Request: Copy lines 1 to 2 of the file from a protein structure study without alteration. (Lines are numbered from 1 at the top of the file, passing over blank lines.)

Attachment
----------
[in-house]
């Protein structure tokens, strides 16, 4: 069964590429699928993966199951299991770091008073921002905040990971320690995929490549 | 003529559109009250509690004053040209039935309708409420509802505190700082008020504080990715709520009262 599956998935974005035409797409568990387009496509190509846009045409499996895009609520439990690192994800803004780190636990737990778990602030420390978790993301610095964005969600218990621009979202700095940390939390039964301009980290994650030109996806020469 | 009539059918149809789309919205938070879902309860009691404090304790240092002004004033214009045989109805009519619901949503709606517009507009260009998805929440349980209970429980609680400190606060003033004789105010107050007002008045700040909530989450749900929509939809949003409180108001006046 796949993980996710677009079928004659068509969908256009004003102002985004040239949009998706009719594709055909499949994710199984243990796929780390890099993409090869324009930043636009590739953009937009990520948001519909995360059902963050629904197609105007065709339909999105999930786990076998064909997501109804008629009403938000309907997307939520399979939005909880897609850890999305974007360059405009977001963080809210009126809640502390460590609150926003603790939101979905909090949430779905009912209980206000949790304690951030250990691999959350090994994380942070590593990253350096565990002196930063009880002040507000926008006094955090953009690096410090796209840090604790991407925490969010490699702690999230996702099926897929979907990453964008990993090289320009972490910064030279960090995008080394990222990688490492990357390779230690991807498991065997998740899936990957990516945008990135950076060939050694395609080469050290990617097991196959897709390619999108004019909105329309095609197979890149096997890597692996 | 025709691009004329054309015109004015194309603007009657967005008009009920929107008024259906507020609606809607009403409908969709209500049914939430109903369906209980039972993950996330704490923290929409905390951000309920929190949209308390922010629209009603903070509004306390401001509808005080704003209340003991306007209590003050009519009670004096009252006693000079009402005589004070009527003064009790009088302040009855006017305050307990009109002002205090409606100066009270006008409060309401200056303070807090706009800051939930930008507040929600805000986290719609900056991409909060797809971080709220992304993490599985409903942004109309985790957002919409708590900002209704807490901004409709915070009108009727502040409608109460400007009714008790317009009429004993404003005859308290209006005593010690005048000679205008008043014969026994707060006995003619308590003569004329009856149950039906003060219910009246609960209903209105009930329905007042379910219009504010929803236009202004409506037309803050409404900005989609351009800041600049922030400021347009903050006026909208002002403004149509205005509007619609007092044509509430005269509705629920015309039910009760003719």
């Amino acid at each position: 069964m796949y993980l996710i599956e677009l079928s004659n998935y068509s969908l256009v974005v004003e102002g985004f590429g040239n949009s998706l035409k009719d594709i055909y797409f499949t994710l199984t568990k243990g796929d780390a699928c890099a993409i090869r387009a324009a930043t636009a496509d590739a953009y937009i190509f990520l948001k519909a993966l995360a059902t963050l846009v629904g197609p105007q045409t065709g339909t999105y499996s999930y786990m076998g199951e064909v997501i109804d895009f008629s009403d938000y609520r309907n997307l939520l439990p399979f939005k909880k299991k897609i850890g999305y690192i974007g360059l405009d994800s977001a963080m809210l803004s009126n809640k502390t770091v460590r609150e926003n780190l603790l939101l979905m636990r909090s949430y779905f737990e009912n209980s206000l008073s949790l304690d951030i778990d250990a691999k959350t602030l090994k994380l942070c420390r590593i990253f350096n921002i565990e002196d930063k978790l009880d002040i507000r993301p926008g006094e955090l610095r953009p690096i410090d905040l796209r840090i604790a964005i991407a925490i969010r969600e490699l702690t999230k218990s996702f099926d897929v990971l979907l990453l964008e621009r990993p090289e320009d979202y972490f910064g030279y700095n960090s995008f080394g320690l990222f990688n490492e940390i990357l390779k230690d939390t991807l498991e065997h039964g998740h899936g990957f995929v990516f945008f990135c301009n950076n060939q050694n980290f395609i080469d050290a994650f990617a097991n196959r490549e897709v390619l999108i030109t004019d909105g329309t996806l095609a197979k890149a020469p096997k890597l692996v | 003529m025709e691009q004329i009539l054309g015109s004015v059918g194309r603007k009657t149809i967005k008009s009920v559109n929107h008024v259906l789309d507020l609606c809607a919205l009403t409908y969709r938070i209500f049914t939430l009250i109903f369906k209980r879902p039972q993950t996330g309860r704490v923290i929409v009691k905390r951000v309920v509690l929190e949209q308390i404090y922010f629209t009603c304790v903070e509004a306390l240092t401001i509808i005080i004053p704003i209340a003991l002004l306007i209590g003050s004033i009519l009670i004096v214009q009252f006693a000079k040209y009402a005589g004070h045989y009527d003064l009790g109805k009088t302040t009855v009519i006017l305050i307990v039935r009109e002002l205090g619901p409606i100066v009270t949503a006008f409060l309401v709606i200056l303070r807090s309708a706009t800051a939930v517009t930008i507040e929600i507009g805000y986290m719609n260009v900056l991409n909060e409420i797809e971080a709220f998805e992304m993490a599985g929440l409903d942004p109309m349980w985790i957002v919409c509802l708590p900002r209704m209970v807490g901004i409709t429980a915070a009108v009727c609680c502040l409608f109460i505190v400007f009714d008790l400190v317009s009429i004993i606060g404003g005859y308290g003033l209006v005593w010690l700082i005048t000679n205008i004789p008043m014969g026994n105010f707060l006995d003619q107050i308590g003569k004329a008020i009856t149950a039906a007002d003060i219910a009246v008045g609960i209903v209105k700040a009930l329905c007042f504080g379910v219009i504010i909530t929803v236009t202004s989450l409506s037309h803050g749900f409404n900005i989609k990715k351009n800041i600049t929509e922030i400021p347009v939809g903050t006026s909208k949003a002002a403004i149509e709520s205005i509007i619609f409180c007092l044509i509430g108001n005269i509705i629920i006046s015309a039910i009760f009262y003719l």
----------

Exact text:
[in-house]
């Protein structure tokens, strides 16, 4: 069964590429699928993966199951299991770091008073921002905040990971320690995929490549 | 003529559109009250509690004053040209039935309708409420509802505190700082008020504080990715709520009262 599956998935974005035409797409568990387009496509190509846009045409499996895009609520439990690192994800803004780190636990737990778990602030420390978790993301610095964005969600218990621009979202700095940390939390039964301009980290994650030109996806020469 | 009539059918149809789309919205938070879902309860009691404090304790240092002004004033214009045989109805009519619901949503709606517009507009260009998805929440349980209970429980609680400190606060003033004789105010107050007002008045700040909530989450749900929509939809949003409180108001006046 796949993980996710677009079928004659068509969908256009004003102002985004040239949009998706009719594709055909499949994710199984243990796929780390890099993409090869324009930043636009590739953009937009990520948001519909995360059902963050629904197609105007065709339909999105999930786990076998064909997501109804008629009403938000309907997307939520399979939005909880897609850890999305974007360059405009977001963080809210009126809640502390460590609150926003603790939101979905909090949430779905009912209980206000949790304690951030250990691999959350090994994380942070590593990253350096565990002196930063009880002040507000926008006094955090953009690096410090796209840090604790991407925490969010490699702690999230996702099926897929979907990453964008990993090289320009972490910064030279960090995008080394990222990688490492990357390779230690991807498991065997998740899936990957990516945008990135950076060939050694395609080469050290990617097991196959897709390619999108004019909105329309095609197979890149096997890597692996 | 025709691009004329054309015109004015194309603007009657967005008009009920929107008024259906507020609606809607009403409908969709209500049914939430109903369906209980039972993950996330704490923290929409905390951000309920929190949209308390922010629209009603903070509004306390401001509808005080704003209340003991306007209590003050009519009670004096009252006693000079009402005589004070009527003064009790009088302040009855006017305050307990009109002002205090409606100066009270006008409060309401200056303070807090706009800051939930930008507040929600805000986290719609900056991409909060797809971080709220992304993490599985409903942004109309985790957002919409708590900002209704807490901004409709915070009108009727502040409608109460400007009714008790317009009429004993404003005859308290209006005593010690005048000679205008008043014969026994707060006995003619308590003569004329009856149950039906003060219910009246609960209903209105009930329905007042379910219009504010929803236009202004409506037309803050409404900005989609351009800041600049922030400021347009903050006026909208002002403004149509205005509007619609007092044509509430005269509705629920015309039910009760003719």